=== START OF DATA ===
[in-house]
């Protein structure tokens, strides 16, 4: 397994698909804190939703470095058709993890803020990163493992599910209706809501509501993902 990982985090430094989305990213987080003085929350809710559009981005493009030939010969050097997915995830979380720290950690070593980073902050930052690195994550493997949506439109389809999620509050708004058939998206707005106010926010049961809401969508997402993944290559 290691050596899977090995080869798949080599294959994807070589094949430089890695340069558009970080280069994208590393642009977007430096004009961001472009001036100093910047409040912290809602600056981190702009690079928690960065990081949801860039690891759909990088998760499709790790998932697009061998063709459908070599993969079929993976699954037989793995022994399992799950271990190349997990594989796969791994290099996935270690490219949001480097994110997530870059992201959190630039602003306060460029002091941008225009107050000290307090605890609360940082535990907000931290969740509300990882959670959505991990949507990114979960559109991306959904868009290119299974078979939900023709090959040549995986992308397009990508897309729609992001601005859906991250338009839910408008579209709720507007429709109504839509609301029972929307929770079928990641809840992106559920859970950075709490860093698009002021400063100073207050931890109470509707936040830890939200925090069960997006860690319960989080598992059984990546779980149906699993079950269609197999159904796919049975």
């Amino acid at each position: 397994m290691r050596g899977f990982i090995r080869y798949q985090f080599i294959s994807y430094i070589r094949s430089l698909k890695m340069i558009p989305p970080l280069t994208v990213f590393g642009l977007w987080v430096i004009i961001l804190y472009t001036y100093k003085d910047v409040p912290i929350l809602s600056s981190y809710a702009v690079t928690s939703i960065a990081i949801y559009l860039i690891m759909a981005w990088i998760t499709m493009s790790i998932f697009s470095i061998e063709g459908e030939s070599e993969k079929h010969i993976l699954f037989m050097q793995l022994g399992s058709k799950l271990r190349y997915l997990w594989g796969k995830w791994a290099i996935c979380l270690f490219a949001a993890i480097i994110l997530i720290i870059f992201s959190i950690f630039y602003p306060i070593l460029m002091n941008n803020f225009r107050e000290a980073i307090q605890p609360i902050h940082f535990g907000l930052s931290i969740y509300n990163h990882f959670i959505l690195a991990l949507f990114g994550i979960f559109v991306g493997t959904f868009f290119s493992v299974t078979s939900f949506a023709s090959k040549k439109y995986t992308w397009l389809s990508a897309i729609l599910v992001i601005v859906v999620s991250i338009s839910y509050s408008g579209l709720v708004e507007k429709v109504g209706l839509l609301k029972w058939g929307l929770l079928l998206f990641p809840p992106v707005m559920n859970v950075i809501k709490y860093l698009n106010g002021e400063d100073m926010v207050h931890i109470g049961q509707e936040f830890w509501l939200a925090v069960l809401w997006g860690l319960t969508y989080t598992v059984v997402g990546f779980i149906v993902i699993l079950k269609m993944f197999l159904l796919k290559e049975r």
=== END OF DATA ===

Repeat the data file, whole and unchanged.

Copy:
[in-house]
């Protein structure tokens, strides 16, 4: 397994698909804190939703470095058709993890803020990163493992599910209706809501509501993902 990982985090430094989305990213987080003085929350809710559009981005493009030939010969050097997915995830979380720290950690070593980073902050930052690195994550493997949506439109389809999620509050708004058939998206707005106010926010049961809401969508997402993944290559 290691050596899977090995080869798949080599294959994807070589094949430089890695340069558009970080280069994208590393642009977007430096004009961001472009001036100093910047409040912290809602600056981190702009690079928690960065990081949801860039690891759909990088998760499709790790998932697009061998063709459908070599993969079929993976699954037989793995022994399992799950271990190349997990594989796969791994290099996935270690490219949001480097994110997530870059992201959190630039602003306060460029002091941008225009107050000290307090605890609360940082535990907000931290969740509300990882959670959505991990949507990114979960559109991306959904868009290119299974078979939900023709090959040549995986992308397009990508897309729609992001601005859906991250338009839910408008579209709720507007429709109504839509609301029972929307929770079928990641809840992106559920859970950075709490860093698009002021400063100073207050931890109470509707936040830890939200925090069960997006860690319960989080598992059984990546779980149906699993079950269609197999159904796919049975």
């Amino acid at each position: 397994m290691r050596g899977f990982i090995r080869y798949q985090f080599i294959s994807y430094i070589r094949s430089l698909k890695m340069i558009p989305p970080l280069t994208v990213f590393g642009l977007w987080v430096i004009i961001l804190y472009t001036y100093k003085d910047v409040p912290i929350l809602s600056s981190y809710a702009v690079t928690s939703i960065a990081i949801y559009l860039i690891m759909a981005w990088i998760t499709m493009s790790i998932f697009s470095i061998e063709g459908e030939s070599e993969k079929h010969i993976l699954f037989m050097q793995l022994g399992s058709k799950l271990r190349y997915l997990w594989g796969k995830w791994a290099i996935c979380l270690f490219a949001a993890i480097i994110l997530i720290i870059f992201s959190i950690f630039y602003p306060i070593l460029m002091n941008n803020f225009r107050e000290a980073i307090q605890p609360i902050h940082f535990g907000l930052s931290i969740y509300n990163h990882f959670i959505l690195a991990l949507f990114g994550i979960f559109v991306g493997t959904f868009f290119s493992v299974t078979s939900f949506a023709s090959k040549k439109y995986t992308w397009l389809s990508a897309i729609l599910v992001i601005v859906v999620s991250i338009s839910y509050s408008g579209l709720v708004e507007k429709v109504g209706l839509l609301k029972w058939g929307l929770l079928l998206f990641p809840p992106v707005m559920n859970v950075i809501k709490y860093l698009n106010g002021e400063d100073m926010v207050h931890i109470g049961q509707e936040f830890w509501l939200a925090v069960l809401w997006g860690l319960t969508y989080t598992v059984v997402g990546f779980i149906v993902i699993l079950k269609m993944f197999l159904l796919k290559e049975r």